Late night walk with Teah
It’s quiet out.
The ticking of my shoes.
The soft tapping of my cane. Certainly not Long John Silver’s cane, or was it his wooden leg?
Occasional voices, but always around the corner, no one in sight. It may be someone talking to themselves – or more likely on their phone. We seem to have become ever more in need of someone to talk with, to exchange words with, no matter how irrelevant.
Although it’s night, it’s not dark. There are lights everywhere, sometimes behind a half curtained door or window, more often up high illuminating the street. Only if I go to the edge of the cliff and look down over the valley, do I see darkness pinpointed by small lights betraying the presence of a house, a road, a settlement.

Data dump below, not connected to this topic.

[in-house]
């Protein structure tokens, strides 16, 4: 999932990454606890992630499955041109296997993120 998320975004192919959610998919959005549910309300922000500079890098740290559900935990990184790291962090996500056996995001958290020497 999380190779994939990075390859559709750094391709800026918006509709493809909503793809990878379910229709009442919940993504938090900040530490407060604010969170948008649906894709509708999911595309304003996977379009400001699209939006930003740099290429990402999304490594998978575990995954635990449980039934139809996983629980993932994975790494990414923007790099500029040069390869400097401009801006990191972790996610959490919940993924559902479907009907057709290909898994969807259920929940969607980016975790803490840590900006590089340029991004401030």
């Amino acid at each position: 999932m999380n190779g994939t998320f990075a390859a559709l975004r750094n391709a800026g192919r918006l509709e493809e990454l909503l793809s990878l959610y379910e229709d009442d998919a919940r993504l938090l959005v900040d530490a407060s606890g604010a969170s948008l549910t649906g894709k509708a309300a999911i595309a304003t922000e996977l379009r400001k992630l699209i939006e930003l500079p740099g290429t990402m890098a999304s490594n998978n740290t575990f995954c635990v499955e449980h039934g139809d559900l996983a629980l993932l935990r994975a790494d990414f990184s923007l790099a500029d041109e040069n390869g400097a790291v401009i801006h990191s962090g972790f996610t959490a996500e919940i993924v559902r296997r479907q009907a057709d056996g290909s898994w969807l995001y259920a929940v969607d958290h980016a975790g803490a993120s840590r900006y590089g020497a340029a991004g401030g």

It’s not what she sees that interests Teah. It’s what her nose tells her as she follows an interesting scent, hopeful that it will sometimes lead her to a piece of pizza or a fried potato or Lord knows what that she can gobble up.
She lifts her head, her fringed banner tail with its white tip seems to be keeping time to something I cannot hear. Following her nose, her legs move in synchrony – forward the two on the right, then the two on the left. She walks fast, pulls me along.
Then when I decide to turn right, she stops. Sits down. Looks long at me. l want to go left, she says, and I’m not going to budge. So, in the end, but not always, I do go left.